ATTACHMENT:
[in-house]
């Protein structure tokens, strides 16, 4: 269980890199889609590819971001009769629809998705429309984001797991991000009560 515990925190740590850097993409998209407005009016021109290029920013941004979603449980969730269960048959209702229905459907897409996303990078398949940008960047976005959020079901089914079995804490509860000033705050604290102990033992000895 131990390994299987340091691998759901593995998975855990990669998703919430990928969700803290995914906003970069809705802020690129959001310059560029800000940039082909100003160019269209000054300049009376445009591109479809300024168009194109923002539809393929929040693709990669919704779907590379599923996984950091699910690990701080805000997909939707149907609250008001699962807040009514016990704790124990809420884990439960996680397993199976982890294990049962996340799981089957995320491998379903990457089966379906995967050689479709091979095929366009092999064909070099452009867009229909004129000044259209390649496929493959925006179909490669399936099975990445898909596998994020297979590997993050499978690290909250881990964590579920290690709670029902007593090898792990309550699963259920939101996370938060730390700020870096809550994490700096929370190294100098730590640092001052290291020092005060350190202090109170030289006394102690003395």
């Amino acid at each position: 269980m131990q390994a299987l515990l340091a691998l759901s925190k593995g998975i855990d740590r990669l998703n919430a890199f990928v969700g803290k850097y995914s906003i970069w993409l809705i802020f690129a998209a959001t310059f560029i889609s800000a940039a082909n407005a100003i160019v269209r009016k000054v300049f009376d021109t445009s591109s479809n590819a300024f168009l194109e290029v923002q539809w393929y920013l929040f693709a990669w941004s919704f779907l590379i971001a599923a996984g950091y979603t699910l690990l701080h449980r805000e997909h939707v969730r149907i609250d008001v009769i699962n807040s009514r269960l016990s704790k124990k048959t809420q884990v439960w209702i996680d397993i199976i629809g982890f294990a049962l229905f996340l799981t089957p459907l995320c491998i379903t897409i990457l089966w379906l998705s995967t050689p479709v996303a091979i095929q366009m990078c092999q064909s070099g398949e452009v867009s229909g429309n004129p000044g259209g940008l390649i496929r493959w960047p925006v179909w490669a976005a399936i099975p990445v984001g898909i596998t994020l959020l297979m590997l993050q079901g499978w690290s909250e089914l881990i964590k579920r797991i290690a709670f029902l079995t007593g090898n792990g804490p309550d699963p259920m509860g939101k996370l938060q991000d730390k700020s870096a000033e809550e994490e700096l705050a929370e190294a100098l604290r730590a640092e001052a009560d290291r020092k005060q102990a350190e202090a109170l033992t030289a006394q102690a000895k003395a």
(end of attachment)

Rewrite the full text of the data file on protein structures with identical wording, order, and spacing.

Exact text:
[in-house]
């Protein structure tokens, strides 16, 4: 269980890199889609590819971001009769629809998705429309984001797991991000009560 515990925190740590850097993409998209407005009016021109290029920013941004979603449980969730269960048959209702229905459907897409996303990078398949940008960047976005959020079901089914079995804490509860000033705050604290102990033992000895 131990390994299987340091691998759901593995998975855990990669998703919430990928969700803290995914906003970069809705802020690129959001310059560029800000940039082909100003160019269209000054300049009376445009591109479809300024168009194109923002539809393929929040693709990669919704779907590379599923996984950091699910690990701080805000997909939707149907609250008001699962807040009514016990704790124990809420884990439960996680397993199976982890294990049962996340799981089957995320491998379903990457089966379906995967050689479709091979095929366009092999064909070099452009867009229909004129000044259209390649496929493959925006179909490669399936099975990445898909596998994020297979590997993050499978690290909250881990964590579920290690709670029902007593090898792990309550699963259920939101996370938060730390700020870096809550994490700096929370190294100098730590640092001052290291020092005060350190202090109170030289006394102690003395």
């Amino acid at each position: 269980m131990q390994a299987l515990l340091a691998l759901s925190k593995g998975i855990d740590r990669l998703n919430a890199f990928v969700g803290k850097y995914s906003i970069w993409l809705i802020f690129a998209a959001t310059f560029i889609s800000a940039a082909n407005a100003i160019v269209r009016k000054v300049f009376d021109t445009s591109s479809n590819a300024f168009l194109e290029v923002q539809w393929y920013l929040f693709a990669w941004s919704f779907l590379i971001a599923a996984g950091y979603t699910l690990l701080h449980r805000e997909h939707v969730r149907i609250d008001v009769i699962n807040s009514r269960l016990s704790k124990k048959t809420q884990v439960w209702i996680d397993i199976i629809g982890f294990a049962l229905f996340l799981t089957p459907l995320c491998i379903t897409i990457l089966w379906l998705s995967t050689p479709v996303a091979i095929q366009m990078c092999q064909s070099g398949e452009v867009s229909g429309n004129p000044g259209g940008l390649i496929r493959w960047p925006v179909w490669a976005a399936i099975p990445v984001g898909i596998t994020l959020l297979m590997l993050q079901g499978w690290s909250e089914l881990i964590k579920r797991i290690a709670f029902l079995t007593g090898n792990g804490p309550d699963p259920m509860g939101k996370l938060q991000d730390k700020s870096a000033e809550e994490e700096l705050a929370e190294a100098l604290r730590a640092e001052a009560d290291r020092k005060q102990a350190e202090a109170l033992t030289a006394q102690a000895k003395a």